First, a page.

As we put a long Thursday to bed, reports are coming out that the Judiciary Committee vote will proceed as scheduled on Friday, and a full Senate vote will be held on Saturday because Republicans say they have the votes for confirmation. *UPDATE* Fox News on Thursday night (Pacific) has been saying that the full Senate vote would be Tuesday. The potential for a vote on Saturday is unconfirmed, but was circulating on Twitter late in the evening.
RedState posted a short time ago that Republicans Collins (ME) and Murkowski (AK) have signaled they will vote to confirm, and red-state Democrats Manchin (WV) and Donnelly (IN) are also on board.
The Wall Street Journal reported earlier that Collins was being lobbied by George W. Bush and Condoleezza Rice to vote for the nominee.
Potential swing voter on Kavanaugh nomination, Susan Collins, gets phone calls from George W. Bush, Condoleezza Rice https://t.co/toeAxVPmG4
— Capital Journal (@WSJPolitics) September 28, 2018
As streiff implies (RedState), if Manchin and Donnelly are in, Mitch McConnell doesn’t need Jeff Flake (R-AZ).
On the other hand, according to Townhall’s report Thursday night, a “Senate insider” they spoke to said Flake is expected to vote for confirmation of Kavanaugh. I have seen no signal from Flake himself, or anyone purporting to speak for him, one way or the other.
The Judiciary Committee vote is scheduled for 9:30 AM Eastern on Friday. I haven’t seen a scheduled time yet for a full floor vote on Saturday.
I imagine most readers have already formed an impression of how the hearing went today. I have never thought or asserted that Christine Blasey Ford herself was merely participating in a political attack, and nothing in her testimony made me change my mind. I think it’s very possible something bad happened to her in high school.
But there has never been anything to demonstrate that Brett Kavanaugh was involved in it. None of the potential corroborating witnesses Ford named corroborates her account at all. Every one of them says they have no memory or knowledge of what she’s talking about. Ben Bowles pointed out earlier some holes in her testimony, while concluding that overall, she came off as credible, in terms of what she believes happened to her.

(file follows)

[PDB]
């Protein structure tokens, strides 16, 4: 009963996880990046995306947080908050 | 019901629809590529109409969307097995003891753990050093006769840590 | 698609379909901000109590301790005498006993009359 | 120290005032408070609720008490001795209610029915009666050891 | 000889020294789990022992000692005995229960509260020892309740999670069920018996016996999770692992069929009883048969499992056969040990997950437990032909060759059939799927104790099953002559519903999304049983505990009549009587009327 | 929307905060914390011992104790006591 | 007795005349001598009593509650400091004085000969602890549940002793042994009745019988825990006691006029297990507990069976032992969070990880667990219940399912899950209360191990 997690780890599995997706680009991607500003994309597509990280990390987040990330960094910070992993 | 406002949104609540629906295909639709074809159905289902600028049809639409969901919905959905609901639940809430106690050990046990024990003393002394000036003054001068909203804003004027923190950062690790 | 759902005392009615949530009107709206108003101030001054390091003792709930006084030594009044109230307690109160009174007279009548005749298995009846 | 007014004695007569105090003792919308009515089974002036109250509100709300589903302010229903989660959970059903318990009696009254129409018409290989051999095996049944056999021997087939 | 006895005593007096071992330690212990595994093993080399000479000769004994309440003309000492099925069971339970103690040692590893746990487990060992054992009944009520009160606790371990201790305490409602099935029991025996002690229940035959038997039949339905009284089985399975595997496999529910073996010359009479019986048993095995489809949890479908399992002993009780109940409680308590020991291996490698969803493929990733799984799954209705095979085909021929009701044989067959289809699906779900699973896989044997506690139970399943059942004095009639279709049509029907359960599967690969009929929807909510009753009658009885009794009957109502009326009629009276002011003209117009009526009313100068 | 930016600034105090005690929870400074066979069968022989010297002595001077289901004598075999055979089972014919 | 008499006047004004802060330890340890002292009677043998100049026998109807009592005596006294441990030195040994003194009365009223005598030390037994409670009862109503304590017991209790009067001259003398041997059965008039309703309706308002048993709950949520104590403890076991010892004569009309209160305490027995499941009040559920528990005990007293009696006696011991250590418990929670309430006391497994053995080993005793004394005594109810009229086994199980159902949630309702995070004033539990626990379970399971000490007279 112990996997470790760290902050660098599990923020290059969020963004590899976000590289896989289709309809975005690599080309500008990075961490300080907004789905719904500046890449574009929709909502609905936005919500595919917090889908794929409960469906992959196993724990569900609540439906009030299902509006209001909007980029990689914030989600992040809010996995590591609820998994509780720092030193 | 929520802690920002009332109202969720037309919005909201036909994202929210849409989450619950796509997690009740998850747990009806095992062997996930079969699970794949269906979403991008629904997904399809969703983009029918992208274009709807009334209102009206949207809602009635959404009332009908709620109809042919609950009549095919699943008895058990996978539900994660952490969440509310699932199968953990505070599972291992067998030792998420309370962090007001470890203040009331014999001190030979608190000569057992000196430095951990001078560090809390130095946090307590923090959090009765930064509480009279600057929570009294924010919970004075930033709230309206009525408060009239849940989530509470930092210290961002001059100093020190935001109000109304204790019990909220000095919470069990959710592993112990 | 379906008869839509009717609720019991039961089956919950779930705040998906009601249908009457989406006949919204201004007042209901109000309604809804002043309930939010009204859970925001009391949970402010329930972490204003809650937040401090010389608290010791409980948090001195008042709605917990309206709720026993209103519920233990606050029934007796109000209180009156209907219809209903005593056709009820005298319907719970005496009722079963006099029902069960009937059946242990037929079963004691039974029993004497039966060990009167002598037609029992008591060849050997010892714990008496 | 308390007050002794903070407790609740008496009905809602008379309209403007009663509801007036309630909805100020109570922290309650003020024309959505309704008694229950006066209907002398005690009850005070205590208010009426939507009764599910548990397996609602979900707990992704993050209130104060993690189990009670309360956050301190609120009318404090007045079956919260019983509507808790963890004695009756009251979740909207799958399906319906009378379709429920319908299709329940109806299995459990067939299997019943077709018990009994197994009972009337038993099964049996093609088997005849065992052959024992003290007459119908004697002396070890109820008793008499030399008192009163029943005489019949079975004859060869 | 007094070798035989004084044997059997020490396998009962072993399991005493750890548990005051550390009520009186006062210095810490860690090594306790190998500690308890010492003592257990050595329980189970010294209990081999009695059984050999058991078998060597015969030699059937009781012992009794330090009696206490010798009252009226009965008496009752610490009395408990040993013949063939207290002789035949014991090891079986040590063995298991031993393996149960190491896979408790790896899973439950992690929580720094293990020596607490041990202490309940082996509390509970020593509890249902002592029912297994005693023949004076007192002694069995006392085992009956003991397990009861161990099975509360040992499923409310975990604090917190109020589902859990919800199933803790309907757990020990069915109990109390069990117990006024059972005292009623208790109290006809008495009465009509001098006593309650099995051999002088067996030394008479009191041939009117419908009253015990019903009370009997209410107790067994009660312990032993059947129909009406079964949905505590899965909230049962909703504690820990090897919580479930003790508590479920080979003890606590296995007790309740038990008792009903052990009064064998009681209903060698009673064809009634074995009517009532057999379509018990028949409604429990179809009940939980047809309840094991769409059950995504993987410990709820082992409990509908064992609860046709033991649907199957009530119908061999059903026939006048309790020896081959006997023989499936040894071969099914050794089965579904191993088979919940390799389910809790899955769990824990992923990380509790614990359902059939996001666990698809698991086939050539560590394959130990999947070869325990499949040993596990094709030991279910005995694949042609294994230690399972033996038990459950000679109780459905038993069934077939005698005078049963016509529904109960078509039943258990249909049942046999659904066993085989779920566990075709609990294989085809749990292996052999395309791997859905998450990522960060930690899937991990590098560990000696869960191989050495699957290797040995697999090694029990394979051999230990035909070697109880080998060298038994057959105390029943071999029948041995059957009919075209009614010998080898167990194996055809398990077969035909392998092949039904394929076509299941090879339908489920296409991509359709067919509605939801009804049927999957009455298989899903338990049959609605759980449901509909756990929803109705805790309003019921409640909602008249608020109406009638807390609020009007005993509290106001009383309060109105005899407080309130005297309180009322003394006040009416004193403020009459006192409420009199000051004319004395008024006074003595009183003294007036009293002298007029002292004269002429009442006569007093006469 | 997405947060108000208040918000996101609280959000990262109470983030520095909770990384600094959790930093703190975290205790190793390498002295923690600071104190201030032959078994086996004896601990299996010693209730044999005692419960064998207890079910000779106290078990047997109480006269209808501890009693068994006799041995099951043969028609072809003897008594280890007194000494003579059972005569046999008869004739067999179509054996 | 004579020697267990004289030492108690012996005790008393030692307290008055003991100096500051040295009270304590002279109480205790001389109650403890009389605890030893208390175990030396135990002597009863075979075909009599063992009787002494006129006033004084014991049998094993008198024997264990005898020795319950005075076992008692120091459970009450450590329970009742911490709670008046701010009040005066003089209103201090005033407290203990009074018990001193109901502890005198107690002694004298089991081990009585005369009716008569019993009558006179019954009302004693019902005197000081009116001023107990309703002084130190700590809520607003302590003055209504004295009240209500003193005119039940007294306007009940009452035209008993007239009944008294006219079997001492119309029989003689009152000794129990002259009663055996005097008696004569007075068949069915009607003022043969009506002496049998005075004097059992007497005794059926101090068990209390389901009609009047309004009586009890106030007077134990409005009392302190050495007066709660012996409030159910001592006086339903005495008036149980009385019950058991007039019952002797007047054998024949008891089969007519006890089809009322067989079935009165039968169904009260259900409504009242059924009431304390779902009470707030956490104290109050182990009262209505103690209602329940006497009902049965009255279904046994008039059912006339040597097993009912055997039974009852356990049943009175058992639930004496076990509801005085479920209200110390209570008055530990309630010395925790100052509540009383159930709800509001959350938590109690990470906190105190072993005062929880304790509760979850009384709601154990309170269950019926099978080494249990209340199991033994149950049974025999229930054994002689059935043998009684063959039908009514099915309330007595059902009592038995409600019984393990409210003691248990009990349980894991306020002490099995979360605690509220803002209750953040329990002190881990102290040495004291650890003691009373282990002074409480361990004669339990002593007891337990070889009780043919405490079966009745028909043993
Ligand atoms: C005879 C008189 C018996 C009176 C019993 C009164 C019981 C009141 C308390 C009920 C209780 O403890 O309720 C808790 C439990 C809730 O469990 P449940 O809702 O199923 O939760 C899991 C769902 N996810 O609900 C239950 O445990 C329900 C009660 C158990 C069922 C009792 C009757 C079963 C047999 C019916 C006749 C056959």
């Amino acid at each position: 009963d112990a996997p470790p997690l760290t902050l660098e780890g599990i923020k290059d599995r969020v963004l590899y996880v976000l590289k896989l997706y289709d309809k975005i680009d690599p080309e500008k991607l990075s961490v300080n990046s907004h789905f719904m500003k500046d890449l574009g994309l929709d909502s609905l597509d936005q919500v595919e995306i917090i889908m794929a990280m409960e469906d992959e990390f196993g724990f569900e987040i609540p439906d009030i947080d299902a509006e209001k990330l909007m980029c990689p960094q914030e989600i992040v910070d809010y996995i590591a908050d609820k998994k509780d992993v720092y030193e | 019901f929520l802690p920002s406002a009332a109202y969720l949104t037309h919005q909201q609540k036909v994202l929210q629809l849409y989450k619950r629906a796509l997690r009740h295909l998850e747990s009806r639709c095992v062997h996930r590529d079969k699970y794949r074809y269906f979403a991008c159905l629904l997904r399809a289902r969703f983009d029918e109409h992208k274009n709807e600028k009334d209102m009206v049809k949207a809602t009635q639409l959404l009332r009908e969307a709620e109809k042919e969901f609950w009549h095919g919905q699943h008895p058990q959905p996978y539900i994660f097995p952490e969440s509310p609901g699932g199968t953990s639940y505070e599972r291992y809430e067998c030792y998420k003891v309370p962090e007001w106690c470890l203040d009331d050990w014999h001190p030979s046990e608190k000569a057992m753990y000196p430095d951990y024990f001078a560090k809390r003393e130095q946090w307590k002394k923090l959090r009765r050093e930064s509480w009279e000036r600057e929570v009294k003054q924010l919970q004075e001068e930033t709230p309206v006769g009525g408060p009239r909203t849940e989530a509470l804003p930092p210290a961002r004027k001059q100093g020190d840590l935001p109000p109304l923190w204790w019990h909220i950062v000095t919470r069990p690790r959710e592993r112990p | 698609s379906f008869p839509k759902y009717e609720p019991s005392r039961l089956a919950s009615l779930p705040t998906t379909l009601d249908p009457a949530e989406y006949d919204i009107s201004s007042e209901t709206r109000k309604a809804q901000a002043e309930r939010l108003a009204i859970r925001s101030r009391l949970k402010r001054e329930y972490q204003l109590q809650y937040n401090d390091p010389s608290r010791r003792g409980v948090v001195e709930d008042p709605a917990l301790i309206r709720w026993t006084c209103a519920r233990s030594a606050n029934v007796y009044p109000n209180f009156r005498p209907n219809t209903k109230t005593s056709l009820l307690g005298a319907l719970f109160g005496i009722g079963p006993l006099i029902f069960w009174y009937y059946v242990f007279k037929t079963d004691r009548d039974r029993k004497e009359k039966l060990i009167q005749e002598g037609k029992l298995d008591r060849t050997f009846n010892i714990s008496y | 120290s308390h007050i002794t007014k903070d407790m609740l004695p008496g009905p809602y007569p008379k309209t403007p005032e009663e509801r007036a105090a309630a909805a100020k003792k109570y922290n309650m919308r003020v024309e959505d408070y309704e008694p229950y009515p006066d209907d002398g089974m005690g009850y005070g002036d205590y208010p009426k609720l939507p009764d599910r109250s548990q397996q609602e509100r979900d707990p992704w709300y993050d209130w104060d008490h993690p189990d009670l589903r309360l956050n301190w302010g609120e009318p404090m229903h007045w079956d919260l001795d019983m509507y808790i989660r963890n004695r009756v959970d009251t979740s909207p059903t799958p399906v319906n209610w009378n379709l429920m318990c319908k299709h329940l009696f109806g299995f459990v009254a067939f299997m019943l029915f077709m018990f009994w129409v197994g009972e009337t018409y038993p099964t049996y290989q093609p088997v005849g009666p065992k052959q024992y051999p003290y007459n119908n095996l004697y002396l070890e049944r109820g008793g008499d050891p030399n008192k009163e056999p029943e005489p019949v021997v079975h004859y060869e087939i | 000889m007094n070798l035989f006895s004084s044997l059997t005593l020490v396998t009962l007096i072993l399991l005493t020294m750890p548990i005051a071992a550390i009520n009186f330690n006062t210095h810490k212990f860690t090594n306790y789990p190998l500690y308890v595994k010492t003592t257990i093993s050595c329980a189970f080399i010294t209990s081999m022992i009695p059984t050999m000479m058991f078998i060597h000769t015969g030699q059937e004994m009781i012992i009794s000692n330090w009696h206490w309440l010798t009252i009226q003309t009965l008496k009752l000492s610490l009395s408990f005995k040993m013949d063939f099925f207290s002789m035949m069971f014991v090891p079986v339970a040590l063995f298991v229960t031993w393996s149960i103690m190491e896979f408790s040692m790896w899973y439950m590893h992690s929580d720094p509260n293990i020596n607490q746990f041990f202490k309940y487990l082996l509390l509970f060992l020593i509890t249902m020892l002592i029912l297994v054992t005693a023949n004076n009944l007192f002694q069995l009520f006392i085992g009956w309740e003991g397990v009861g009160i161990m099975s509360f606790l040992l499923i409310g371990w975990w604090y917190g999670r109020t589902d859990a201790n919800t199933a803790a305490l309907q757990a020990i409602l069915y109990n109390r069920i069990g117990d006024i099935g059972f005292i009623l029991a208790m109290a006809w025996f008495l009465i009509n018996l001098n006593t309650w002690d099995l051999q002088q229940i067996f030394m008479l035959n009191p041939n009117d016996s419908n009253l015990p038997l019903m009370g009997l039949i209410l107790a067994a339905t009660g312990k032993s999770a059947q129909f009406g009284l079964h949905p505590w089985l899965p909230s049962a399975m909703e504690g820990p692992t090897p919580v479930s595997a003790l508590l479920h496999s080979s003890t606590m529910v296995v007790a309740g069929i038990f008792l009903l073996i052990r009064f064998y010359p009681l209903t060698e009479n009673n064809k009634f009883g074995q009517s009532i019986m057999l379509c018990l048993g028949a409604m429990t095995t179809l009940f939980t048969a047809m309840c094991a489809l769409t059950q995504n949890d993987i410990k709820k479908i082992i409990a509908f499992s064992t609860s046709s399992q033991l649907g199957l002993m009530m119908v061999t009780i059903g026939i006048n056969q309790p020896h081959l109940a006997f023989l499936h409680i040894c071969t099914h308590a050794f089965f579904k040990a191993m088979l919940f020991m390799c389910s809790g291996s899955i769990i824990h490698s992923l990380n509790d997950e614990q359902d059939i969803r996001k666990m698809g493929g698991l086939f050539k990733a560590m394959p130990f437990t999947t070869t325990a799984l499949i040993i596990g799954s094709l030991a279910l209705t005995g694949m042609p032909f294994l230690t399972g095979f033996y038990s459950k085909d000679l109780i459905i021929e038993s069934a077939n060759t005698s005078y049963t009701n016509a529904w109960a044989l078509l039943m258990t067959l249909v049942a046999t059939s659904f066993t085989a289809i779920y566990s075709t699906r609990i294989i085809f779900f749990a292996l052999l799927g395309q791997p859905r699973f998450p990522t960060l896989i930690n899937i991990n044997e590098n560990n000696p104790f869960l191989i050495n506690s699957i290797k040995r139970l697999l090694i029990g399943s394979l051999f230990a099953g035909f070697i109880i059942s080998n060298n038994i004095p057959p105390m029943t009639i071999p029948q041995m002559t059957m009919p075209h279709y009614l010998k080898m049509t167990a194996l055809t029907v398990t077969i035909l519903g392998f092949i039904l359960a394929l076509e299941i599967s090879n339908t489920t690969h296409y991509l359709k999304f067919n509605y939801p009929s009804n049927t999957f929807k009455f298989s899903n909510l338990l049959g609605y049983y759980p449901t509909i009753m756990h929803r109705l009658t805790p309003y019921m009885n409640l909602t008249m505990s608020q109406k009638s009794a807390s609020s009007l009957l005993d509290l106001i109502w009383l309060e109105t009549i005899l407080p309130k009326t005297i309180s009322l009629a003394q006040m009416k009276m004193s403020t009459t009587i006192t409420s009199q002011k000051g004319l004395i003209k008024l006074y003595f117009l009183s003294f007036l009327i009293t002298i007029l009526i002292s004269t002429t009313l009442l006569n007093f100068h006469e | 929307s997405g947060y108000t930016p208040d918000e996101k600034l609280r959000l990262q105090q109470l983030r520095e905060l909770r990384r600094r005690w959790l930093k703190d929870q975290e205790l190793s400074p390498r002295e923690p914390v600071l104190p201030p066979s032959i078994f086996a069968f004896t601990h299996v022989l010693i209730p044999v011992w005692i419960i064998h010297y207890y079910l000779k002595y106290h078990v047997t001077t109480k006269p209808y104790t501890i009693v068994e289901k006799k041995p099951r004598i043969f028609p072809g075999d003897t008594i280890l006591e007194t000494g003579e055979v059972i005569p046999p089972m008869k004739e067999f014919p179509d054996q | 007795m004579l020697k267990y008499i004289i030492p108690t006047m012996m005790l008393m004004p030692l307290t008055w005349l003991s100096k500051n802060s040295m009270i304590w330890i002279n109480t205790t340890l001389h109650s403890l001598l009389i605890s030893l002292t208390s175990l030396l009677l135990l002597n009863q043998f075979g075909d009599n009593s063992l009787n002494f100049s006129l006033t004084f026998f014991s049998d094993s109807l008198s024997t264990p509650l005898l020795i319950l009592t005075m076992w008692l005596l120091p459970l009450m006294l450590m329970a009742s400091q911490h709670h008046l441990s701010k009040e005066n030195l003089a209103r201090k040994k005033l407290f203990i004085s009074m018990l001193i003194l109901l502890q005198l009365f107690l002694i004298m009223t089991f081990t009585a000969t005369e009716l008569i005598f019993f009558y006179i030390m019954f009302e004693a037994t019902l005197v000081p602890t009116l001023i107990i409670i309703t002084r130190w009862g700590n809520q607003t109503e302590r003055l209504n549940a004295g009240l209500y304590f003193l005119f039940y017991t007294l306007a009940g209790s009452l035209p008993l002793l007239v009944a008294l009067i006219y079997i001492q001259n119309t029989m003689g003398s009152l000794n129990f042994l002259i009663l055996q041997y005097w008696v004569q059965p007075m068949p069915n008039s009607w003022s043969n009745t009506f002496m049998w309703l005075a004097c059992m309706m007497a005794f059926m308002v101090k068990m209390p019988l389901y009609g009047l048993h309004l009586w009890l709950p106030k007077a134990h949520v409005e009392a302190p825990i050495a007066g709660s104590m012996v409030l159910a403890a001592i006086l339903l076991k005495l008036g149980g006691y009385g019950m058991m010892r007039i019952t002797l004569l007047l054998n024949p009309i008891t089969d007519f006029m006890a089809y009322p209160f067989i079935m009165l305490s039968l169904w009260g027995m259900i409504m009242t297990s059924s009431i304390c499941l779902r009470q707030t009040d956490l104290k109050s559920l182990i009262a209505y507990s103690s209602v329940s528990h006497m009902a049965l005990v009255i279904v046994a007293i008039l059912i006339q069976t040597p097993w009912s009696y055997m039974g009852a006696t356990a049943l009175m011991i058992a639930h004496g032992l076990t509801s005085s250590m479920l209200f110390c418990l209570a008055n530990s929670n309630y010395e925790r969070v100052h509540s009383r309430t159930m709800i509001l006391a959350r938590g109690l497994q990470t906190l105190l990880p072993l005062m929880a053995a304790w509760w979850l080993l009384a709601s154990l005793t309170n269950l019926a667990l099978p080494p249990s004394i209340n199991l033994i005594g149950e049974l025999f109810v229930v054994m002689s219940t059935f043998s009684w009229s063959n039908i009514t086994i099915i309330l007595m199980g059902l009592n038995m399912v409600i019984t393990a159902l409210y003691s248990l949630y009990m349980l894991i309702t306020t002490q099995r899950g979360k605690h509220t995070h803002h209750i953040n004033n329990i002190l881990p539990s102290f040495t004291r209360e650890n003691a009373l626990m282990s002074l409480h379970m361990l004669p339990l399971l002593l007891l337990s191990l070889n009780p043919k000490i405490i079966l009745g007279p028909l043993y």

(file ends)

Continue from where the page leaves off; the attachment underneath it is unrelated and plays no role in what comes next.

The other Kavanaugh “accusers” from the last few days have had less credibility (in some ways, convincingly less). One allegation was completely anonymous, giving no one a means of determining its credibility in any way. But the truth is that the credibility of none of the allegations could be meaningfully established. There is simply no way, at a remove of 35 or more years, to test the accusers’ statements against any other form of evidence. There are no witnesses and no evidence; it’s not just our methods of law that come to bear here, but the question of right and wrong as to whether anyone should be “convicted” to the extent of having his career ended and his reputation destroyed on such a basis.
No one should. That’s mob action, vicious, unjust, and without moral restraint.
For those who may not have seen it, the video of Brett Kavanaugh’s opening statement is embedded below.
I will basically present it without comment, except to say that I think it is genuinely out of step with humanity of feeling and the sentiments of the American people to see a man speak with anger, after a week of being unrestrainedly accused — without evidence — of appalling things, and think he is either play-acting or unable to control his temper.
The lives of real human beings are affected by the disgraceful maneuvers of the Democratic leadership and the media. Americans, for the most part, don’t see it as pursuing a noble cause to make the personal political, regardless of who gets hurt. Rather, they are angered and disgusted when they see the political made personal, as we’ve seen with the cynical attacks on Kavanaugh and the exploitation of at least one woman, and possibly more, whose traumatic memories tell us nothing about Kavanaugh, but could conveniently be used to smear him.
It was a painfully telling moment for me to observe the response of Senator Feinstein when she was pressed by a fellow senator to explain how her office had let the media gain access to Christine Ford’s letter — since her office was supposed to have the only copy. Under fire from a legitimate question, Feinstein’s first resort was to blame her own witness, Ms. Ford, for the leak. That, we can expect, is an indicator of how much Ford’s handlers in this wholly political process actually care about her.
We will see what the next two days bring. For tonight, I’ll conclude with a pair of tweets that sums it up for me.
Journalist Charles Lane refers here to Lindsey Graham’s sharp denunciation of the Democrats’ tactics.
Seems to me that if you don't recognize that @LindseyGrahamSC outburst was political turning point of whole drama — and turned it to BK's favor — you don't understand Red America.
— Charles Lane (@ChuckLane1) September 28, 2018
A response to Lane says it all.
You don't understand America. "Red" is an unnecessary modifier. https://t.co/PnHXGVdFB6
— David Gerstman (@soccerdhg) September 28, 2018